Listen to the podcast for further explanation of how to utilize scenario planning to properly prepare business for disruptive innovations such as 3D printing, as well as other insight on the matter from Terry Thiele.

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Terry V. Thiele has been with The Lubrizol Corporation for 13 years during which time his principal responsibilities have included strategic planning support and regulatory compliance and advocacy, with an emphasis on environmental matters. In particular, Terry has led Lubrizol’s growing involvement with environmental life cycle assessments. He represents Lubrizol on the UN Clean Fuels & Vehicles Partnership, the American Chemistry Council’s Value Chain Outreach Committee, the American Petroleum Institute’s Used Oil Taskforce and the European Chemical Industry Council’s LCA Taskforce.  Before joining Lubrizol, Terry performed environmental policy and government relations functions for AB Electrolux and the General Electric Company.  Prior to that he spent the first 11 years of his career working in the Federal government with service in the Treasury Department, the Central Intelligence Agency, The Defense Intelligence Agency and the Executive Office of the President.  He received his B.A. magna cum laude from Princeton University, his J.D. from the NYU School of Law and is a graduate of the National War College.  Terry served for over 10 years in the U.S. Army Reserve, Judge Advocate General Corps, honorably discharged with the rank of captain.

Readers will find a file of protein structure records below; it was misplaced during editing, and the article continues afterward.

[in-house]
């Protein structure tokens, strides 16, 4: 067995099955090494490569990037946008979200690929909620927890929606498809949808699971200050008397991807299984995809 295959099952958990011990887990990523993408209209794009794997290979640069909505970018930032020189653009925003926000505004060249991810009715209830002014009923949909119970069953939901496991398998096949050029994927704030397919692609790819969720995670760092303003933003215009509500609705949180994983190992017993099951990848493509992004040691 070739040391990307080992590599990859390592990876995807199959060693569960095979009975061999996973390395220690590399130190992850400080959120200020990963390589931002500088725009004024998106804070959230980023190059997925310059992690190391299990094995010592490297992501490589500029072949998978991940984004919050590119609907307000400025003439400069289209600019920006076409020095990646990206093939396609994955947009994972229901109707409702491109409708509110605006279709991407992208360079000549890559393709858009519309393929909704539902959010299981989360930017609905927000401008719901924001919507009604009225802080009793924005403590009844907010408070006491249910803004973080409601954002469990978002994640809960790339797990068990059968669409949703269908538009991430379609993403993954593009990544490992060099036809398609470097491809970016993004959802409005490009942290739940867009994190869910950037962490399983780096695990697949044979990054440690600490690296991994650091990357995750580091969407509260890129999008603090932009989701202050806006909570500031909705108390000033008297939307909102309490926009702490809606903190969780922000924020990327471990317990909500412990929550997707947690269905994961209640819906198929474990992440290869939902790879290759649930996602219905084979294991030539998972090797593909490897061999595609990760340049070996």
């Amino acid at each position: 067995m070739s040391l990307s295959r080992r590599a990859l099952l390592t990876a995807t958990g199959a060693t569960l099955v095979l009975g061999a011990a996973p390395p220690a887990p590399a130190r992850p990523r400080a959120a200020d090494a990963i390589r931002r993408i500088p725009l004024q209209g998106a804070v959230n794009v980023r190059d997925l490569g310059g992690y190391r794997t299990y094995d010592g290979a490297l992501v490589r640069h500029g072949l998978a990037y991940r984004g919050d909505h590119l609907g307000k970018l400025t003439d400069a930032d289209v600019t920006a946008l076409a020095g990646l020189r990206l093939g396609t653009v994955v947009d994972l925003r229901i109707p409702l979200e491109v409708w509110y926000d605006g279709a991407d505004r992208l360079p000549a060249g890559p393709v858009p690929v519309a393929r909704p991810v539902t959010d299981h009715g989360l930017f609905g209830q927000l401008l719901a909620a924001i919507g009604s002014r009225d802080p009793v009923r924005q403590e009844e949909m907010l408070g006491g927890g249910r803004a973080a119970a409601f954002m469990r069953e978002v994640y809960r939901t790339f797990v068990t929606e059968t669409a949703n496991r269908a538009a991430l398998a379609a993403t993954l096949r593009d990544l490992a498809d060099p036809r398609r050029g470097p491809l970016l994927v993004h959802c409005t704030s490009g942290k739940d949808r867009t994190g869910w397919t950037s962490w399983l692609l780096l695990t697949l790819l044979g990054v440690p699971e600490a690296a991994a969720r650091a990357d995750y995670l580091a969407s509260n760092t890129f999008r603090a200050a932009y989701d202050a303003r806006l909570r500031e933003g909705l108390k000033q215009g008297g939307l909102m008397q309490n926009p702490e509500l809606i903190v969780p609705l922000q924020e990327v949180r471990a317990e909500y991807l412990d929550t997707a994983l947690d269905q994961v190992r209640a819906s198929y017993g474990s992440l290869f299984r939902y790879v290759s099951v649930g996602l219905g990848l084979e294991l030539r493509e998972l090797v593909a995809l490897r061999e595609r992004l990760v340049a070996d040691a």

Multinationals Are Reconsidering Their Operating Models in Venezuela